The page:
In the last lesson, you learned how to start a conversation in English. In this lesson, you will learn how to keep a conversation going, without running out of things to say!
If you like learning English from conversations, then you will LOVE my Everyday English Speaking Courses, because each lesson is based on a dialogue. This is a very effective way to learn English phrases in context.
Here’s an example of how not to have an English conversation:
“Did you have a good weekend?”
“Yes, I did. And you?”
Unfortunately, the conversation stops here because there’s no natural way to continue it. This is OK if you only want to have a quick conversation – for example, if you are quickly passing a co-worker in the hallway.
But how can you have a longer conversation in English? Let’s look at 3 points that will help you keep a conversation going, and then we’ll see them in practice, in two example conversations.
How to keep a conversation going: 3 keys
- Ask questions that start with Who, What, When, Where, Why, and How. Try to avoid yes/no questions.
- In each of your answers, give one or two details that will help continue the conversation. You don’t need to talk for a long time.
- Talk about these topics:
- TV, movies, and popular culture
- Current events
- Interesting places in the city
Unless the other person is a very good friend of yours, avoid topics like politics, religion, sex life, health problems, and personal finances.
Example English Conversations
Here are two example conversations – notice how each person adds one or two details, and then there is a follow-up question about the details to keep the conversation going.
“Hey, how was your weekend?”
“Pretty good! I went to a baseball game with my brother.”
“Really? Who was playing?”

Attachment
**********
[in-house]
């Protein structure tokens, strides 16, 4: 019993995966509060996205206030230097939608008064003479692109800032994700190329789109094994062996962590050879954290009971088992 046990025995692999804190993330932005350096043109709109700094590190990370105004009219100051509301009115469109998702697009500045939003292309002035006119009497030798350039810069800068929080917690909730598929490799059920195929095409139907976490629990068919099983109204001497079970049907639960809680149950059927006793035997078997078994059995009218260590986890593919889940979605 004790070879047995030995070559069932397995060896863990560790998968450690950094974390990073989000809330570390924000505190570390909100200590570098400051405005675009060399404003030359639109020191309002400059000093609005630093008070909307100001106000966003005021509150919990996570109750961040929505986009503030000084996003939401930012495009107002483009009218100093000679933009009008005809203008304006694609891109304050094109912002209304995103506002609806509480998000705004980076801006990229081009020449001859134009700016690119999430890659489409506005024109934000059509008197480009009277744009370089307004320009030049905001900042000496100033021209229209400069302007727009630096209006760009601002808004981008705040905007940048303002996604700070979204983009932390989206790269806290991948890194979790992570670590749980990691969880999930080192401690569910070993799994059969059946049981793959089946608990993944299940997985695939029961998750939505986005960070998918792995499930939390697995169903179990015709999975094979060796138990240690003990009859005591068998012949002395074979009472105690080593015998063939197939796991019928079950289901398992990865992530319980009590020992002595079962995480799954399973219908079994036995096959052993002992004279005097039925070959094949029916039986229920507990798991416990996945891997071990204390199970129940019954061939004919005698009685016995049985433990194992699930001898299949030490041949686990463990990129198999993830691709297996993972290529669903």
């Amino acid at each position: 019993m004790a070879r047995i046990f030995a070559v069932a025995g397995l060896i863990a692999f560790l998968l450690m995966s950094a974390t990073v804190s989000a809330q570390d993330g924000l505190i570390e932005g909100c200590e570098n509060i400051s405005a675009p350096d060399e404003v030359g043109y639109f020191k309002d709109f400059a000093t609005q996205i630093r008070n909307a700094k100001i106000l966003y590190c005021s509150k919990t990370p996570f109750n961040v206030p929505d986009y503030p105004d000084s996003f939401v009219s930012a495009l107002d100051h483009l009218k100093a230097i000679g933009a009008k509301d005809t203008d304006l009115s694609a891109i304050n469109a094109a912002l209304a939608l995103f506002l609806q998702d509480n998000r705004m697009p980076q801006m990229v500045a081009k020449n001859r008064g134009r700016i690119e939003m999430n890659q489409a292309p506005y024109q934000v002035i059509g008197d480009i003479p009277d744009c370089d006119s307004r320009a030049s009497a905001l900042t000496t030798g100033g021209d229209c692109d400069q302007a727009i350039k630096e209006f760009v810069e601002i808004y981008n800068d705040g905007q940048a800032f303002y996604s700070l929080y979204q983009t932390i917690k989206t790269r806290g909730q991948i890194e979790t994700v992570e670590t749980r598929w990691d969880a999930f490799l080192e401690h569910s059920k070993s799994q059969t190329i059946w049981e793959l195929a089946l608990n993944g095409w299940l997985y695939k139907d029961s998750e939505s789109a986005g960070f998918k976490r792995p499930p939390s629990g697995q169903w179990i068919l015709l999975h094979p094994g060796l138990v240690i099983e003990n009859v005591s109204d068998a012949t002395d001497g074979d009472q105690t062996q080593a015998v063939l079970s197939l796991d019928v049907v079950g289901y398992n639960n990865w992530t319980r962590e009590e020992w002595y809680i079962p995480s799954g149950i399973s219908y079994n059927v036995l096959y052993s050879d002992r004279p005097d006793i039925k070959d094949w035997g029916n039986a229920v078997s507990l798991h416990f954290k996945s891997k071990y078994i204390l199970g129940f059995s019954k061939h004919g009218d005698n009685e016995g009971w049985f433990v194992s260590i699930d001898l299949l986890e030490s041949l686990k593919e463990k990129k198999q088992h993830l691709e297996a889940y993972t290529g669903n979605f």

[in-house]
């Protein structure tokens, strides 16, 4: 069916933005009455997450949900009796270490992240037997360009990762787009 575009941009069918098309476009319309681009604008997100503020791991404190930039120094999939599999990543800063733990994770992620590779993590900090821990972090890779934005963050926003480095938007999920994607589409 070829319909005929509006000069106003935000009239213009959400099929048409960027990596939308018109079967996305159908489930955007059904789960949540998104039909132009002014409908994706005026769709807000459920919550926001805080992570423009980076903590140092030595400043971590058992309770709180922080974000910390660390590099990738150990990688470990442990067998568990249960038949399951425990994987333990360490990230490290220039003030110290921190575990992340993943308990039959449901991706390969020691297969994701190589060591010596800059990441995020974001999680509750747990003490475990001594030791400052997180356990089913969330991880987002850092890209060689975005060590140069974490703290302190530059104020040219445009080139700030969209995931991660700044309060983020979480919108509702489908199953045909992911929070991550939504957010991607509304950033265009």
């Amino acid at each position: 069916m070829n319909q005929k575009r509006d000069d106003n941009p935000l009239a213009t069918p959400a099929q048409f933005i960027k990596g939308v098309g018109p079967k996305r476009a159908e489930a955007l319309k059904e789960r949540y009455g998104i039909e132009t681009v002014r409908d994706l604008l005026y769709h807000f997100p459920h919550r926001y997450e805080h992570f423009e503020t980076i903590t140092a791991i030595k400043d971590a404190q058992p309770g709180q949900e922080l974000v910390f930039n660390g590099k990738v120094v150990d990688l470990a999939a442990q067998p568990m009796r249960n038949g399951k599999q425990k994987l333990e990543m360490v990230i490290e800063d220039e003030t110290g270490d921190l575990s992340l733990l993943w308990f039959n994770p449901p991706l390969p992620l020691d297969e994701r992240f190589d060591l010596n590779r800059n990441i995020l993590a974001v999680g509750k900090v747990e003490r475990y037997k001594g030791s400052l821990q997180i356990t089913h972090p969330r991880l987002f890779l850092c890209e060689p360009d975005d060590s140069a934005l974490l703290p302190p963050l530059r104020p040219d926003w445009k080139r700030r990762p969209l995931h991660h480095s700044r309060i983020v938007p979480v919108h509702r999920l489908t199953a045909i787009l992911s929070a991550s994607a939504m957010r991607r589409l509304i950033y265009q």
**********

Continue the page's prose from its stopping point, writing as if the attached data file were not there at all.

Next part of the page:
“The Yankees and the Red Sox. We’re huge Yankees fans!”
“Yeah? How was the game?”
“Very exciting – it was tied until the last inning, when we won 2-1.”
“Haha, that’s great! I can’t say I’m a baseball fan, myself – I prefer basketball.”
“Basketball, huh? Playing or watching?”
“Both – I’ve played basketball since I was a kid.”
“No kidding! You must be really good.”
“Well, I just play for fun. It’s a great workout.”
“I bet. I could use more exercise myself, but I don’t think I’m cut out for basketball. I was thinking of joining a martial arts class…”
“That sounds interesting! Which one?”
“What a beautiful day! It feels like summer!”
“Sure does! I can’t wait for the summer – we’re taking a big family vacation in June.”
“Oh? Where are you going?”
“We’re going to Colorado for a month of hiking and camping. Have you ever been there?”
“Yes, I’ve actually been to Denver twice on business trips… but they didn’t involve any hiking!”
“Haha. How about you – any special plans for the summer?”
“No, not really. I’ll probably take a few weekend trips to visit friends, but I’m saving up my vacation time for December, when I’m going to Costa Rica.”
“Wow! Why Costa Rica?”
“Well, my best friend from college lives there now – she owns a hotel, and she invited me to spend a couple of weeks there to escape the cold winter weather.”
“How wonderful! Do you speak any Spanish?”
“Barely any – only what I remember from classes in high school…”
I think some English learners can be a little afraid of having conversations because they’re afraid they’ll have to speak for a long time.
But as you can see from these examples, each person just says one or two sentences, and then it’s the other person’s turn to speak. It’s a balanced interaction – a conversation involves taking turns, not just one person talking on and on for a long time.
So don’t be scared to have conversations in English! I know you can do it, and remembering the tips from this video will really help you.
Of course, it’s even easier to have conversations when you know lots of phrases to express yourself! You can learn them inside my Everyday English Speaking Courses.
Like I mentioned earlier, the course lessons are based on conversations, so you can learn the phrases naturally.
Now read how to end a conversation in English…